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Ecology of understory and below-ground communities in lodgepole pine forests under changing disturbance regimes

  • Author / Creator
    McIntosh, Anne C. S.
  • As climate changes and disturbance regimes shift, there is a need to better understand and anticipate potential impacts of both natural and anthropogenic disturbance agents on forest ecosystems. Lodgepole pine forests in western Canada are experiencing an unprecedented mountain pine beetle (MPB) outbreak, and the ecosystem-level effects of ongoing expansion of MPB into novel habitats east of the Canadian Rockies are unknown. Another way ecosystems are being disturbed is through management practices that are attempting to enhance timber production by using introduced species in plantations; lodgepole pine has been introduced around the world as an important timber species, but its invasive potential in some areas, such as Sweden, remains unclear. To better understand the ecological impacts of disturbance in lodgepole pine ecosystems I investigated: i) fine-scale patterns in understory plant and microbial communities in mature lodgepole pine forests; ii) effects of simulated MPB attack and salvage harvest on above- and below-ground dynamics of these forests; iii) potential for pine regeneration after MPB attack in newly invaded stands; and iv) effects of the introduction of lodgepole pine to Sweden on forest floor properties and processes. In mature undisturbed lodgepole pine forests I identified four fine-scale plant communities, primarily influenced by below-ground factors; four structural microbial communities, primarily influenced by the understory composition; and four functional microbial communities that were not strongly associated with any environmental factors measured in my study. I found short-term resistance to ecosystem change after simulated MPB attack, compared with more immediate ecosystem changes in response to salvage harvest. Regeneration of lodgepole pine seedlings appears unlikely to occur in the short term after MPB attack without active silvicultural intervention. In northern Sweden, introduced lodgepole pine had minor ecosystem-level effects compared with the native pine; the impacts of species introductions are likely functions of both regional influences and ecological differences between the introduced and native species. Overall, my thesis provides novel insights into the ecology of lodgepole pine forests in the face of changing disturbance regimes and forest management practices, demonstrating the important ecological roles that both above- and below-ground properties and processes play in these forested ecosystems.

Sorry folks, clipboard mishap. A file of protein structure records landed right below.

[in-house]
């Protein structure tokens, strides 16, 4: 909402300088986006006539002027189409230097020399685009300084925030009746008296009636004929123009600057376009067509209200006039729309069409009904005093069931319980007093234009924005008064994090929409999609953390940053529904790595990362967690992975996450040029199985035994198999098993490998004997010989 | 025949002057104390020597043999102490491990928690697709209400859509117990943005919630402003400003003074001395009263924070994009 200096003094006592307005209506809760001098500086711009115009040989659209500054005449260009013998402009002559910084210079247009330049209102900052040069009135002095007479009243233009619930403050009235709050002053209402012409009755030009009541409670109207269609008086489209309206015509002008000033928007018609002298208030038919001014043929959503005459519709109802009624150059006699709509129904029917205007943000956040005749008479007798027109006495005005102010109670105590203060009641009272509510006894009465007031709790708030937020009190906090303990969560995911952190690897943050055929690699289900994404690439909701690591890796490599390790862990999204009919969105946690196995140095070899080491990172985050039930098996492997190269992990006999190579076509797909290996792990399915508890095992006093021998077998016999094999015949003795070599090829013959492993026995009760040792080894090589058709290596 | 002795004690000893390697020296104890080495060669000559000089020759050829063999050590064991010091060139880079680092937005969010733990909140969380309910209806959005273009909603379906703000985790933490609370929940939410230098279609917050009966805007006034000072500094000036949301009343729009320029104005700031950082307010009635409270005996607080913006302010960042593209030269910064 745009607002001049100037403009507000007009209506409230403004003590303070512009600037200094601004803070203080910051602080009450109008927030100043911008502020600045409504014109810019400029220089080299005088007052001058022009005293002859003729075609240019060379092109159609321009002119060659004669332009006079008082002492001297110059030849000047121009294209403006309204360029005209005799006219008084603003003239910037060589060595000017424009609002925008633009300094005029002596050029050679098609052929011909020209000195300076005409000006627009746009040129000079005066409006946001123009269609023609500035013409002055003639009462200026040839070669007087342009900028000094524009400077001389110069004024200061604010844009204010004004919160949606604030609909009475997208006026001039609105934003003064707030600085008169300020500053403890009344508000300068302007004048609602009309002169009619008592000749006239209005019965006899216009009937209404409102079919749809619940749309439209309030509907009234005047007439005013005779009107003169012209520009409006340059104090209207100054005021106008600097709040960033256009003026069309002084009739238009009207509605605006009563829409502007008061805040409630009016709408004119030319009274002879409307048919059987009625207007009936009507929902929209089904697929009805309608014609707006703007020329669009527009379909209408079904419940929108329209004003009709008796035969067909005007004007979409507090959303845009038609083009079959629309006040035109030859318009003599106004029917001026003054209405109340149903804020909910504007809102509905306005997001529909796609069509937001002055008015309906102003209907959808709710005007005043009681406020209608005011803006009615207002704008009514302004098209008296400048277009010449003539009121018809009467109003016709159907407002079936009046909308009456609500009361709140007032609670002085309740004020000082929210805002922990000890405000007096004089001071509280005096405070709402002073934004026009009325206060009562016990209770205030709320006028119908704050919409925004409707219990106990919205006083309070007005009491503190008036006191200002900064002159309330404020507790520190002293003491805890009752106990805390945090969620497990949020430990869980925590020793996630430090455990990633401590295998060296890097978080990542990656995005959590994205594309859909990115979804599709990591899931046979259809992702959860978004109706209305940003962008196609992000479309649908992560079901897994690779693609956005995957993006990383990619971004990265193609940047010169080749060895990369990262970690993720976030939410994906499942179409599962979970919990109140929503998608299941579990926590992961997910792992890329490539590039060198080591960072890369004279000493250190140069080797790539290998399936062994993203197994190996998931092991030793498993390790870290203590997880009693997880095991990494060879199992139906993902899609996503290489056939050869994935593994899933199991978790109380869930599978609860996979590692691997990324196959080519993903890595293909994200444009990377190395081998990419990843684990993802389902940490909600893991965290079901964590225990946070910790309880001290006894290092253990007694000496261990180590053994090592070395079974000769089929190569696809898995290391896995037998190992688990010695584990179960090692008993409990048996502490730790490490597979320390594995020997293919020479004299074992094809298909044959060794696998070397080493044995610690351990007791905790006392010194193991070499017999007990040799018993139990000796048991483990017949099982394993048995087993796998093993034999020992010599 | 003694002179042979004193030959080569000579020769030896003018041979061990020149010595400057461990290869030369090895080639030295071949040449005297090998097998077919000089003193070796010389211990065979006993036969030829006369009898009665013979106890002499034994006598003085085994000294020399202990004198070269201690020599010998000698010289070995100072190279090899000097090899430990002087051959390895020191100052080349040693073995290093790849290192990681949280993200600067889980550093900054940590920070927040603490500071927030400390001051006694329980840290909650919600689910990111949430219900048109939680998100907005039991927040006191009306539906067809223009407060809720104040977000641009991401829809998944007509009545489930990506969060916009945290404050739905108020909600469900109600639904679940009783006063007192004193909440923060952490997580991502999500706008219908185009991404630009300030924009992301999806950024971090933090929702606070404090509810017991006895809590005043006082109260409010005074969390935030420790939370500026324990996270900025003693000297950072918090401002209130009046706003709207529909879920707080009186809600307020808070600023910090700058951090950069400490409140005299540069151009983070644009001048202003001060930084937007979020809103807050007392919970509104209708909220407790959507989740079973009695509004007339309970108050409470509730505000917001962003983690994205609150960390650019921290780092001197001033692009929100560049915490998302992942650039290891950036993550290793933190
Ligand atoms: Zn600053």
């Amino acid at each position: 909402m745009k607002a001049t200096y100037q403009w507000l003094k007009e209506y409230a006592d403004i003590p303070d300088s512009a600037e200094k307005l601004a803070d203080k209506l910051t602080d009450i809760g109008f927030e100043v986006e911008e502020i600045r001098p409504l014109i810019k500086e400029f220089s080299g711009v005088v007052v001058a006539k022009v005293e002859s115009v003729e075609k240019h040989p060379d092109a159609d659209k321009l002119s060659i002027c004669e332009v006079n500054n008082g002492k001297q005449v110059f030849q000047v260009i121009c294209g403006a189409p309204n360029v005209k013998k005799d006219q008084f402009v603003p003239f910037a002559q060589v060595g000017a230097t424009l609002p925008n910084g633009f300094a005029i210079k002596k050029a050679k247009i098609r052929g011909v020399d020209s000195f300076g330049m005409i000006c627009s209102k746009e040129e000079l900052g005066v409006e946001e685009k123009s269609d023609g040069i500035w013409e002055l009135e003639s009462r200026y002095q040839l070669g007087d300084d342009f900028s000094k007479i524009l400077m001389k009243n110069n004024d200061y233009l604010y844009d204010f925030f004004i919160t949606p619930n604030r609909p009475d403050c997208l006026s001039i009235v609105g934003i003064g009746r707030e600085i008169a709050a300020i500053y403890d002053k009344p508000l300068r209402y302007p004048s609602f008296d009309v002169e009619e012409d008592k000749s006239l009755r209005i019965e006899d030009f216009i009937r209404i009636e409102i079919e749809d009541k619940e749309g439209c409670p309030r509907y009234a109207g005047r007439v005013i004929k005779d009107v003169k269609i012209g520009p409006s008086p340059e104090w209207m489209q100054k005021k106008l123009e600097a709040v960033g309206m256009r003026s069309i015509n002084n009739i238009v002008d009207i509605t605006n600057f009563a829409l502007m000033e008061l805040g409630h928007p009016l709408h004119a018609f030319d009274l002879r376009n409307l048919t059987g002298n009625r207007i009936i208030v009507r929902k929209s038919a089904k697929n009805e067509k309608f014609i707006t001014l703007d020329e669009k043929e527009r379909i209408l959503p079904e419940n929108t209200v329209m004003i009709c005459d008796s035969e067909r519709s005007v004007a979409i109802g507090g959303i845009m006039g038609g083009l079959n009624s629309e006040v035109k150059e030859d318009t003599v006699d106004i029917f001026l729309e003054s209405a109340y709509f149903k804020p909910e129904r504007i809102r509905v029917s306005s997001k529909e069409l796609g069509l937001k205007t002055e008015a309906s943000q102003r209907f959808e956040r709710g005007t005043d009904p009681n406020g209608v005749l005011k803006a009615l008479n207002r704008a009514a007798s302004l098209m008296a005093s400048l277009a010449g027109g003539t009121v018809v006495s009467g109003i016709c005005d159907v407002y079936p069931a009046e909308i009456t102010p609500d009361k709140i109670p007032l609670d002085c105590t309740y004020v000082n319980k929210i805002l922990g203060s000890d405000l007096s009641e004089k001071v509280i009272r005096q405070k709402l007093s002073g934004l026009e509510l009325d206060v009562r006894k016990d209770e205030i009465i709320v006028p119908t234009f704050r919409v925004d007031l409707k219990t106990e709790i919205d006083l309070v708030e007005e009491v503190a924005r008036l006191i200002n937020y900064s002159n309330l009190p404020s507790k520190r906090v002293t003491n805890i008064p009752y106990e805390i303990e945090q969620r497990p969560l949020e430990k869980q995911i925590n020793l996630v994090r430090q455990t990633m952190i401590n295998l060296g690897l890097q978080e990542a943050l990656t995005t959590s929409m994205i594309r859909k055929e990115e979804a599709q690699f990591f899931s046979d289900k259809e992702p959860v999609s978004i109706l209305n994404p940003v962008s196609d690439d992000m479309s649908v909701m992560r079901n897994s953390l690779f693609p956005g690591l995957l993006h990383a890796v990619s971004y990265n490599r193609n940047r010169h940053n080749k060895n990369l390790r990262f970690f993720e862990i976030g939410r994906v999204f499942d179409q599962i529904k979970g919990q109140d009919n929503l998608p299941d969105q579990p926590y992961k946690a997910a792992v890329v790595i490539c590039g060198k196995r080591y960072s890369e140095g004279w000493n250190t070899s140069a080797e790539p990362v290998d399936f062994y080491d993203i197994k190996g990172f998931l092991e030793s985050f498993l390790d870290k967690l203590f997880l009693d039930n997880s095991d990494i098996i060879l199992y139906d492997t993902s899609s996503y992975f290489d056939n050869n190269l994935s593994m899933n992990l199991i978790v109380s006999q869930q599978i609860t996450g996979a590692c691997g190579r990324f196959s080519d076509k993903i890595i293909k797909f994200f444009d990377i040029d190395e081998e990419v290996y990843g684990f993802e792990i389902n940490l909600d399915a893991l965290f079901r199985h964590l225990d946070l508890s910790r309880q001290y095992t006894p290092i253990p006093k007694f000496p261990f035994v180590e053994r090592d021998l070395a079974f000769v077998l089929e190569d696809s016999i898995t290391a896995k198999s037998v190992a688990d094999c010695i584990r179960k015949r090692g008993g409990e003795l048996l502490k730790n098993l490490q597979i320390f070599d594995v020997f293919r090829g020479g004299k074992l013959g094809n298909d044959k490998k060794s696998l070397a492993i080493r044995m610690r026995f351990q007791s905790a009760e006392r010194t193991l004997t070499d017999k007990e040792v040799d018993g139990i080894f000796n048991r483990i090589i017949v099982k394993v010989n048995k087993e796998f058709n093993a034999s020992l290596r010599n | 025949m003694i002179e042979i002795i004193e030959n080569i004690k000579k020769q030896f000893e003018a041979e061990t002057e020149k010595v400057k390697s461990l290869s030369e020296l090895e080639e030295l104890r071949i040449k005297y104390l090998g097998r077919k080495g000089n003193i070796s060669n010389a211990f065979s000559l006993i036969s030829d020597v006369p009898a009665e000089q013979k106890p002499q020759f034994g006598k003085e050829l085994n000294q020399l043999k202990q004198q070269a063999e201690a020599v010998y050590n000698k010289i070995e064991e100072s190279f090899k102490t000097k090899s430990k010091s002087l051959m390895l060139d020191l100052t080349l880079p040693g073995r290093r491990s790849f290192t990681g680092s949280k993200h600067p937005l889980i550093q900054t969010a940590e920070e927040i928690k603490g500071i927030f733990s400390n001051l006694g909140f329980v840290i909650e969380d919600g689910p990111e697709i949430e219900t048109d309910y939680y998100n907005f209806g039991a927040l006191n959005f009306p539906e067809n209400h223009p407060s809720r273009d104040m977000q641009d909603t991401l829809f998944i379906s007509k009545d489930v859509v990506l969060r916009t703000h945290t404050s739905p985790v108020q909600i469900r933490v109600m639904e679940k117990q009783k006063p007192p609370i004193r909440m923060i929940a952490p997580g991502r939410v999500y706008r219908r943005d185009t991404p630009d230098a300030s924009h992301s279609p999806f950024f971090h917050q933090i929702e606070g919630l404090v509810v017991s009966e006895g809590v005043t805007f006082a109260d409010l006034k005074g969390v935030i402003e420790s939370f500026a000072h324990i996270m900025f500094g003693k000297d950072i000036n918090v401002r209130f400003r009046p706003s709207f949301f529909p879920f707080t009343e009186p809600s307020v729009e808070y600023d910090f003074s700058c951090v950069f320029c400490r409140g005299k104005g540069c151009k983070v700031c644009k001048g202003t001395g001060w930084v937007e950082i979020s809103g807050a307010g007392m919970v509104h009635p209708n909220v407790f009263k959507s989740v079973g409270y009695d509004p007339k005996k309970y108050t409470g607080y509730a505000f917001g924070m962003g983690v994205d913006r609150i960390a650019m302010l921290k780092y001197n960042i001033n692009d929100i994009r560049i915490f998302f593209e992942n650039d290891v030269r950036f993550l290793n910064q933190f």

• Subjects / Keywords
  • Graduation date
    2013-06
  • Type of Item
    Thesis
  • Degree
    Doctor of Philosophy
  • DOI
    https://doi.org/10.7939/R3P37R
  • License
    This thesis is made available by the University of Alberta Libraries with permission of the copyright owner solely for non-commercial purposes. This thesis, or any portion thereof, may not otherwise be copied or reproduced without the written consent of the copyright owner, except to the extent permitted by Canadian copyright law.
  • Language
    English
  • Institution
    University of Alberta
  • Degree level
    Doctoral
  • Department
    • Department of Renewable Resources
  • Specialization
    • Forest Biology and Management
  • Supervisor / co-supervisor and their department(s)
    • Macdonald, S. Ellen (Renewable Resources)
  • Examining committee members and their departments
    • Gilliam, Frank (Biological Sciences, Marshall University, West Virginia)
    • Erbilgin, Nadir (Renewable Resources)
    • Silins, Uldis (Renewable Resources)
    • Quideau, Sylvie (Renewable Resources)